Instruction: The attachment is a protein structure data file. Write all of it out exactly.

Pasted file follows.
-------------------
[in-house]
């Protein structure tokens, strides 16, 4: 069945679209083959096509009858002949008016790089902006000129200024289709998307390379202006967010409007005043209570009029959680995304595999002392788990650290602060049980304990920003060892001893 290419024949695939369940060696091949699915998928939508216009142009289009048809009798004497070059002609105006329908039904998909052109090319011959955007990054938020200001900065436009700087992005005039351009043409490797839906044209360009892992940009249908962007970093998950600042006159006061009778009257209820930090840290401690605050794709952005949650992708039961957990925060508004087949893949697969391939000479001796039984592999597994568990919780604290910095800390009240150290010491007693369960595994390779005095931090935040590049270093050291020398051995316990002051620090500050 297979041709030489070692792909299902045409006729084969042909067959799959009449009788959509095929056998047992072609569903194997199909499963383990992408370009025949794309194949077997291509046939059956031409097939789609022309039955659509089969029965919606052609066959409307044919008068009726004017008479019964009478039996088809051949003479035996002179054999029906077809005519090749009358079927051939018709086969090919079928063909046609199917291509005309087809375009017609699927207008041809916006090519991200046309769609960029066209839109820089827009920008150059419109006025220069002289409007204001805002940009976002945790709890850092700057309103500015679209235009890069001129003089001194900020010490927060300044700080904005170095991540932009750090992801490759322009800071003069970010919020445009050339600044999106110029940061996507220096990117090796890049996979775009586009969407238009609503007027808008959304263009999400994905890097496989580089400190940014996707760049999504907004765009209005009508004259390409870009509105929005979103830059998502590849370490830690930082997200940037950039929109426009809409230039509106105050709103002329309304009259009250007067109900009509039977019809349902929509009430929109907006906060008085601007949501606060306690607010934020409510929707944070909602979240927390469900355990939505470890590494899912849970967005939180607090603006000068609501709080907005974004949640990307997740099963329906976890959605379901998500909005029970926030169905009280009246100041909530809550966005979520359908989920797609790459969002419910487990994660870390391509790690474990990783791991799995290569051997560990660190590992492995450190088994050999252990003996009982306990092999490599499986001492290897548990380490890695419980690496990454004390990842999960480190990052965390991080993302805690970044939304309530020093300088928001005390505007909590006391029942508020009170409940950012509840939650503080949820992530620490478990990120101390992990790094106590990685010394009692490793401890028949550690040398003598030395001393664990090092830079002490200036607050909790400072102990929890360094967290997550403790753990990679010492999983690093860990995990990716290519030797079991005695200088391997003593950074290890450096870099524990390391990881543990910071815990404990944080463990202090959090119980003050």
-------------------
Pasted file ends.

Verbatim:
[in-house]
């Protein structure tokens, strides 16, 4: 069945679209083959096509009858002949008016790089902006000129200024289709998307390379202006967010409007005043209570009029959680995304595999002392788990650290602060049980304990920003060892001893 290419024949695939369940060696091949699915998928939508216009142009289009048809009798004497070059002609105006329908039904998909052109090319011959955007990054938020200001900065436009700087992005005039351009043409490797839906044209360009892992940009249908962007970093998950600042006159006061009778009257209820930090840290401690605050794709952005949650992708039961957990925060508004087949893949697969391939000479001796039984592999597994568990919780604290910095800390009240150290010491007693369960595994390779005095931090935040590049270093050291020398051995316990002051620090500050 297979041709030489070692792909299902045409006729084969042909067959799959009449009788959509095929056998047992072609569903194997199909499963383990992408370009025949794309194949077997291509046939059956031409097939789609022309039955659509089969029965919606052609066959409307044919008068009726004017008479019964009478039996088809051949003479035996002179054999029906077809005519090749009358079927051939018709086969090919079928063909046609199917291509005309087809375009017609699927207008041809916006090519991200046309769609960029066209839109820089827009920008150059419109006025220069002289409007204001805002940009976002945790709890850092700057309103500015679209235009890069001129003089001194900020010490927060300044700080904005170095991540932009750090992801490759322009800071003069970010919020445009050339600044999106110029940061996507220096990117090796890049996979775009586009969407238009609503007027808008959304263009999400994905890097496989580089400190940014996707760049999504907004765009209005009508004259390409870009509105929005979103830059998502590849370490830690930082997200940037950039929109426009809409230039509106105050709103002329309304009259009250007067109900009509039977019809349902929509009430929109907006906060008085601007949501606060306690607010934020409510929707944070909602979240927390469900355990939505470890590494899912849970967005939180607090603006000068609501709080907005974004949640990307997740099963329906976890959605379901998500909005029970926030169905009280009246100041909530809550966005979520359908989920797609790459969002419910487990994660870390391509790690474990990783791991799995290569051997560990660190590992492995450190088994050999252990003996009982306990092999490599499986001492290897548990380490890695419980690496990454004390990842999960480190990052965390991080993302805690970044939304309530020093300088928001005390505007909590006391029942508020009170409940950012509840939650503080949820992530620490478990990120101390992990790094106590990685010394009692490793401890028949550690040398003598030395001393664990090092830079002490200036607050909790400072102990929890360094967290997550403790753990990679010492999983690093860990995990990716290519030797079991005695200088391997003593950074290890450096870099524990390391990881543990910071815990404990944080463990202090959090119980003050």